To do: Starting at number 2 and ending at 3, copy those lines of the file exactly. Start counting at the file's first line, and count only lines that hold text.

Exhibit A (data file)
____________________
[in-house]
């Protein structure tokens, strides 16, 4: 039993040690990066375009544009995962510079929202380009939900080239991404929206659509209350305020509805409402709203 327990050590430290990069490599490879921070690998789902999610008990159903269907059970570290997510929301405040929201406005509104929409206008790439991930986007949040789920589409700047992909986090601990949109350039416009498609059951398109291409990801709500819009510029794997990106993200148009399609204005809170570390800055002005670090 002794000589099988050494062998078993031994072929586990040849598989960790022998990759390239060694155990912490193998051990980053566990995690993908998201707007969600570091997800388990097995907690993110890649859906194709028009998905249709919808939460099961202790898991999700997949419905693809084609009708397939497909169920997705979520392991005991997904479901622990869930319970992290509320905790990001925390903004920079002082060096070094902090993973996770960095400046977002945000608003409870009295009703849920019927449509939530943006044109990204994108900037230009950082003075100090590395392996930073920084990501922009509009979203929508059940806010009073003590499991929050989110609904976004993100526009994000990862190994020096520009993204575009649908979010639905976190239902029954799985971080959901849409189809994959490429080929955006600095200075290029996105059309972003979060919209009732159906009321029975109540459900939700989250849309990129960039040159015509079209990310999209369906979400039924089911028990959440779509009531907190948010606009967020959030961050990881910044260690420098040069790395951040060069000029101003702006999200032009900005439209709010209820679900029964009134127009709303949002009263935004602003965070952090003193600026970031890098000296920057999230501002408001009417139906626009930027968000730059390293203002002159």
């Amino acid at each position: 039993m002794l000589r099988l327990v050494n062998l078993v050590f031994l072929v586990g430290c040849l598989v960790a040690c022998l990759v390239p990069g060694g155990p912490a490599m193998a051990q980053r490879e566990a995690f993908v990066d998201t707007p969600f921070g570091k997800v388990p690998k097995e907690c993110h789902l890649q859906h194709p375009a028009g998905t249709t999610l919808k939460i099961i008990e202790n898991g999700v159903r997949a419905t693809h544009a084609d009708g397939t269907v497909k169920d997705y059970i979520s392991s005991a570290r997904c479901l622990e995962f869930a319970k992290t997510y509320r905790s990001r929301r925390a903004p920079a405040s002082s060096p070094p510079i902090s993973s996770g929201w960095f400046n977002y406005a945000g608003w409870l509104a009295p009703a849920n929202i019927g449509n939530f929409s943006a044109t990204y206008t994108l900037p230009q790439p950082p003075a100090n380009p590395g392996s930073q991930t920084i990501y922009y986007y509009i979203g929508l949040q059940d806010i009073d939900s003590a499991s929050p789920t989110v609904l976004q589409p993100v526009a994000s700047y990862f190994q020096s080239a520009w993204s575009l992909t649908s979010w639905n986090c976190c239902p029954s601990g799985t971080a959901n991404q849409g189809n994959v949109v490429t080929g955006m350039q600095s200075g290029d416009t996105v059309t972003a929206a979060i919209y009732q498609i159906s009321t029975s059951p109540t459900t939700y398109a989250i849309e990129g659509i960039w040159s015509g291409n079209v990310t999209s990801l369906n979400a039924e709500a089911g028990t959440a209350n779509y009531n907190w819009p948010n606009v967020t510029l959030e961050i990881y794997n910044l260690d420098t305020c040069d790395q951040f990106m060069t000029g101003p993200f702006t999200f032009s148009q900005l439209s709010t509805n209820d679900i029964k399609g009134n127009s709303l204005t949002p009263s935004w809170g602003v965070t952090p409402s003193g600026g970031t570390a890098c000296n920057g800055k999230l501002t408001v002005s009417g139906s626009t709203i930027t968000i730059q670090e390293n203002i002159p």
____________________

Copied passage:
């Protein structure tokens, strides 16, 4: 039993040690990066375009544009995962510079929202380009939900080239991404929206659509209350305020509805409402709203 327990050590430290990069490599490879921070690998789902999610008990159903269907059970570290997510929301405040929201406005509104929409206008790439991930986007949040789920589409700047992909986090601990949109350039416009498609059951398109291409990801709500819009510029794997990106993200148009399609204005809170570390800055002005670090 002794000589099988050494062998078993031994072929586990040849598989960790022998990759390239060694155990912490193998051990980053566990995690993908998201707007969600570091997800388990097995907690993110890649859906194709028009998905249709919808939460099961202790898991999700997949419905693809084609009708397939497909169920997705979520392991005991997904479901622990869930319970992290509320905790990001925390903004920079002082060096070094902090993973996770960095400046977002945000608003409870009295009703849920019927449509939530943006044109990204994108900037230009950082003075100090590395392996930073920084990501922009509009979203929508059940806010009073003590499991929050989110609904976004993100526009994000990862190994020096520009993204575009649908979010639905976190239902029954799985971080959901849409189809994959490429080929955006600095200075290029996105059309972003979060919209009732159906009321029975109540459900939700989250849309990129960039040159015509079209990310999209369906979400039924089911028990959440779509009531907190948010606009967020959030961050990881910044260690420098040069790395951040060069000029101003702006999200032009900005439209709010209820679900029964009134127009709303949002009263935004602003965070952090003193600026970031890098000296920057999230501002408001009417139906626009930027968000730059390293203002002159």
């Amino acid at each position: 039993m002794l000589r099988l327990v050494n062998l078993v050590f031994l072929v586990g430290c040849l598989v960790a040690c022998l990759v390239p990069g060694g155990p912490a490599m193998a051990q980053r490879e566990a995690f993908v990066d998201t707007p969600f921070g570091k997800v388990p690998k097995e907690c993110h789902l890649q859906h194709p375009a028009g998905t249709t999610l919808k939460i099961i008990e202790n898991g999700v159903r997949a419905t693809h544009a084609d009708g397939t269907v497909k169920d997705y059970i979520s392991s005991a570290r997904c479901l622990e995962f869930a319970k992290t997510y509320r905790s990001r929301r925390a903004p920079a405040s002082s060096p070094p510079i902090s993973s996770g929201w960095f400046n977002y406005a945000g608003w409870l509104a009295p009703a849920n929202i019927g449509n939530f929409s943006a044109t990204y206008t994108l900037p230009q790439p950082p003075a100090n380009p590395g392996s930073q991930t920084i990501y922009y986007y509009i979203g929508l949040q059940d806010i009073d939900s003590a499991s929050p789920t989110v609904l976004q589409p993100v526009a994000s700047y990862f190994q020096s080239a520009w993204s575009l992909t649908s979010w639905n986090c976190c239902p029954s601990g799985t971080a959901n991404q849409g189809n994959v949109v490429t080929g955006m350039q600095s200075g290029d416009t996105v059309t972003a929206a979060i919209y009732q498609i159906s009321t029975s059951p109540t459900t939700y398109a989250i849309e990129g659509i960039w040159s015509g291409n079209v990310t999209s990801l369906n979400a039924e709500a089911g028990t959440a209350n779509y009531n907190w819009p948010n606009v967020t510029l959030e961050i990881y794997n910044l260690d420098t305020c040069d790395q951040f990106m060069t000029g101003p993200f702006t999200f032009s148009q900005l439209s709010t509805n209820d679900i029964k399609g009134n127009s709303l204005t949002p009263s935004w809170g602003v965070t952090p409402s003193g600026g970031t570390a890098c000296n920057g800055k999230l501002t408001v002005s009417g139906s626009t709203i930027t968000i730059q670090e390293n203002i002159p």